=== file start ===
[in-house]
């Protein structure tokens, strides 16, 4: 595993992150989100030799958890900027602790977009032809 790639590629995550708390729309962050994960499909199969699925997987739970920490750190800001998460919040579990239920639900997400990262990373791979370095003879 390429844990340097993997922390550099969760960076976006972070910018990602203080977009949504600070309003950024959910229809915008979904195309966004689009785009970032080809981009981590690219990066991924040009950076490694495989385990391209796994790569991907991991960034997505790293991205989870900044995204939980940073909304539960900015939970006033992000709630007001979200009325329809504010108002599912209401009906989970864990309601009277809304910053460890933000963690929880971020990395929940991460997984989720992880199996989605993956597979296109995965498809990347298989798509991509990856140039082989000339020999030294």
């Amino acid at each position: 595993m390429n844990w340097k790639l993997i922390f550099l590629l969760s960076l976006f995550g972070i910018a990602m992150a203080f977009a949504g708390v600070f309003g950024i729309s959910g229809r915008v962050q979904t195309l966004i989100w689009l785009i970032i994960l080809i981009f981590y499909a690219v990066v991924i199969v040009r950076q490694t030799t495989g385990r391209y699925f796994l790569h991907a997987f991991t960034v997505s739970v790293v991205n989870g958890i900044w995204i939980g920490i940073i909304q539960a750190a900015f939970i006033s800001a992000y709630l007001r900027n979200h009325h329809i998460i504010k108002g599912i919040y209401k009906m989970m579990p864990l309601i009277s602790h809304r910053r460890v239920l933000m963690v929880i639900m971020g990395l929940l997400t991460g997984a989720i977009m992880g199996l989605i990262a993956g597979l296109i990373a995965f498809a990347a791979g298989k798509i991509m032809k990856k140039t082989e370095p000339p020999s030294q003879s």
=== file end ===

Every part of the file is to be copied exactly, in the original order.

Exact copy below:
[in-house]
């Protein structure tokens, strides 16, 4: 595993992150989100030799958890900027602790977009032809 790639590629995550708390729309962050994960499909199969699925997987739970920490750190800001998460919040579990239920639900997400990262990373791979370095003879 390429844990340097993997922390550099969760960076976006972070910018990602203080977009949504600070309003950024959910229809915008979904195309966004689009785009970032080809981009981590690219990066991924040009950076490694495989385990391209796994790569991907991991960034997505790293991205989870900044995204939980940073909304539960900015939970006033992000709630007001979200009325329809504010108002599912209401009906989970864990309601009277809304910053460890933000963690929880971020990395929940991460997984989720992880199996989605993956597979296109995965498809990347298989798509991509990856140039082989000339020999030294």
């Amino acid at each position: 595993m390429n844990w340097k790639l993997i922390f550099l590629l969760s960076l976006f995550g972070i910018a990602m992150a203080f977009a949504g708390v600070f309003g950024i729309s959910g229809r915008v962050q979904t195309l966004i989100w689009l785009i970032i994960l080809i981009f981590y499909a690219v990066v991924i199969v040009r950076q490694t030799t495989g385990r391209y699925f796994l790569h991907a997987f991991t960034v997505s739970v790293v991205n989870g958890i900044w995204i939980g920490i940073i909304q539960a750190a900015f939970i006033s800001a992000y709630l007001r900027n979200h009325h329809i998460i504010k108002g599912i919040y209401k009906m989970m579990p864990l309601i009277s602790h809304r910053r460890v239920l933000m963690v929880i639900m971020g990395l929940l997400t991460g997984a989720i977009m992880g199996l989605i990262a993956g597979l296109i990373a995965f498809a990347a791979g298989k798509i991509m032809k990856k140039t082989e370095p000339p020999s030294q003879s």